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Document 31993D0512

93/512/EEC: Council Decision of 21 September 1993 on a Community technology initiative for disabled and elderly people (TIDE) (1993 to 1994)

OJ L 240, 25.9.1993, p. 42–46 (ES, DA, DE, EL, EN, FR, IT, NL, PT)

No longer in force, Date of end of validity: 31/12/1994



93/512/EEC: Council Decision of 21 September 1993 on a Community technology initiative for disabled and elderly people (TIDE) (1993 to 1994)

Official Journal L 240 , 25/09/1993 P. 0042 - 0046

COUNCIL DECISION of 21 September 1993 on a Community technology initiative for disabled and elderly people (TIDE) (1993 to 1994)


Having regard to the Treaty establishing the European Economic Community and in particular Article 235 thereof,

Having regard to the proposal from the Commission (1),

Having regard to the opinion of the European Parliament (2),

Having regard to the opinion of the Economic and Social Committee (3),

Whereas the Council resolution of the representatives of the Governments of the Member States of the European Communities, meeting within the Council, of 21 December 1981 on the social integration of handicapped people (4) stresses the importance of promoting the development and availability of technical aids, the pooling of information and experience in the field and the application of new technologies, so as to facilitate the communication, mobility and employment of handicapped people;

Whereas the Commission has carried out the technology initiative for disabled and elderly people (TIDE) pilot action (5) to provide data on the necessity of launching a Community initiative in this field;

Whereas the European Parliament, in its resolution of 17 September 1992 on the TIDE programme (6), called on the Community to launch an initiative for 1993 and 1994 based on the results of the pilot phase of TIDE and further to allocate sufficient resources for such an initiative;

Whereas 10 to 15 % of European people experience the handicapping effects of disability in their daily life and consequently do not enjoy an equal level of personal and socio-economic opportunity;

Whereas old people and particularly very old people constitute a very high proportion of people with disabilities and the proportion of these people will increase substantially in the Community population in the future, with a resulting large increase in the overall cost of care;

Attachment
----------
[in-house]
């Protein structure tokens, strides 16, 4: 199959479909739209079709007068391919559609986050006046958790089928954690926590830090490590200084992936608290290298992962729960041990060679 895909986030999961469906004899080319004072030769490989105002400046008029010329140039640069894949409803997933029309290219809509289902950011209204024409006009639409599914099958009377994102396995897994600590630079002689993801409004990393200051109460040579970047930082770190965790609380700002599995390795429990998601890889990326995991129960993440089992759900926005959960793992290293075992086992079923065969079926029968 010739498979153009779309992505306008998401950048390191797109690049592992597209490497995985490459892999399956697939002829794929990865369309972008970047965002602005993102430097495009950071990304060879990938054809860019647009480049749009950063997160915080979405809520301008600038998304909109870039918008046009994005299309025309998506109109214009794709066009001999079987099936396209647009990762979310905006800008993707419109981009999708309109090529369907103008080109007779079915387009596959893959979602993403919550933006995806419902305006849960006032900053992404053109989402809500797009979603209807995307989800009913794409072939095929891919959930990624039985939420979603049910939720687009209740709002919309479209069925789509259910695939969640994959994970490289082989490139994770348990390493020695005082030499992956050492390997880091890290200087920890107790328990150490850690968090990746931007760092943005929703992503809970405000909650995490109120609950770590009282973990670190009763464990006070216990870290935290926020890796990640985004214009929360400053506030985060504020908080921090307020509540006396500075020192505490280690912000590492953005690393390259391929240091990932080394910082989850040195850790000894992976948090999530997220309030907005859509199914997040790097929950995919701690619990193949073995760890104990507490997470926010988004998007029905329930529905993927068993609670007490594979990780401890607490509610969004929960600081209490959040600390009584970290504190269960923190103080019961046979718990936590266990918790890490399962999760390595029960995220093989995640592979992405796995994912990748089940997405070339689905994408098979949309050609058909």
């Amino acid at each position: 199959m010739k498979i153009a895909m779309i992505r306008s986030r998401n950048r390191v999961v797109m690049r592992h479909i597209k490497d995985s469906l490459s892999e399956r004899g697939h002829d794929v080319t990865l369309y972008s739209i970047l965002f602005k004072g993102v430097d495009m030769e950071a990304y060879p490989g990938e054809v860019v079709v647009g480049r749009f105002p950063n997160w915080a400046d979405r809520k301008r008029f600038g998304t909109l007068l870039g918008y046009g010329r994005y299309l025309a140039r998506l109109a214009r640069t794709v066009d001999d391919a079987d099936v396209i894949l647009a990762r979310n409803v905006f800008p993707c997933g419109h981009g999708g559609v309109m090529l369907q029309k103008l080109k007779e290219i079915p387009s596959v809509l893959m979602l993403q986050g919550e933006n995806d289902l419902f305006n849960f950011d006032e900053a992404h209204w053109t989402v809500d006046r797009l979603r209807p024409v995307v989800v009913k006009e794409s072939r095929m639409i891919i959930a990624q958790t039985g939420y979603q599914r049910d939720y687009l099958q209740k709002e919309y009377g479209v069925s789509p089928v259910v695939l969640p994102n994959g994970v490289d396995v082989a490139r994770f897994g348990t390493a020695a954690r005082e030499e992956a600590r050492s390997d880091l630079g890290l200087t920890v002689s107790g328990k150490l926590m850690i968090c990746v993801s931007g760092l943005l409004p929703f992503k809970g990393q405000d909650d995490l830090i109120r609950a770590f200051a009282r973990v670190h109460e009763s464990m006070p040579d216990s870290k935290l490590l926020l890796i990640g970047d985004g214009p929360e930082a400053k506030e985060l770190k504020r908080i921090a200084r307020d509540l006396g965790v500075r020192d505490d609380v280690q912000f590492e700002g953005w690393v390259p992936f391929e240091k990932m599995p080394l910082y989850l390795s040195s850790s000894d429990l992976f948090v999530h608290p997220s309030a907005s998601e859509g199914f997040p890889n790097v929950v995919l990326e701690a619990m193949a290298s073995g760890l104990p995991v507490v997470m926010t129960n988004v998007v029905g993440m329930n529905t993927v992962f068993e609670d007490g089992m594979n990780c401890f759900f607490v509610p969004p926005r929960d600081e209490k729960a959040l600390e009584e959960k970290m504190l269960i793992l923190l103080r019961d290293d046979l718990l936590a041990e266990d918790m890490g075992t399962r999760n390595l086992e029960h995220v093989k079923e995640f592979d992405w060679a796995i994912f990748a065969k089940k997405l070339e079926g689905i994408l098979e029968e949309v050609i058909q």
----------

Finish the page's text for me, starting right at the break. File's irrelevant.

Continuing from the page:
Whereas new technologies can offer many opportunities to assist disabled and old people to live more independently, satisfying their aspirations, furthering social and economic cohesion, and helping to contain the cost of care, thereby also greatly benefiting social security systems by reducing the need for expensive residential and nursing care;

Whereas the current market for this technology to assist independent living and socio-economic integration is very fragmented, by technical area, by national regulation, by culture and by impairment, leading to poor provision of technological solutions across the Community and high prices to individends and funding agencies;

Whereas greater and convergent efforts are required to develop further coherence and cost effectiveness in the market for rehabilitation technology, both supporting the interconnection of rehabilitation devices with mainstream technology devices and progressively improving access to mainstream technology for disabled and elderly citizens;

Whereas an initiative at Community level, in accordance with the prinicple of subsidiarity, is justified in terms of added value, by bringing together and developing expertise in Member States, thus avoiding duplication of efforts, and in terms of scale and whereas the arguments on coordination of effort at industrial level and lack of technological development and standardization, provide justification for Community action in terms of the effect of stimulation of the internal market in rehabilitation technology and of the improvement of the basis for the international competitiveness of the European rehabilitation technology industry;

Whereas, pursuant to Article 130a of the Treaty, in order to promote its overall harmonious development, the Community is to develop and pursue its actions leading to the strengthening of its economic and social cohesion;

Whereas a committee should be set up to assist the Commission in carrying out the responsibilities conferred on it by this Decision;

Whereas the Treaty does not provide for the adoption of this Decision powers other than those of Article 235,


Article 1

A Community initiative for rehabilitation technology for disabled and elderly people, referred to as the 'TIDE (technology initiative for disabled and elderly people) initiative', hereafter referred to as the 'Initiative' as defined in Annex I, is hereby adopted for a period starting on the date of adoption of this Decision and ending on 31 December 1994.

Article 2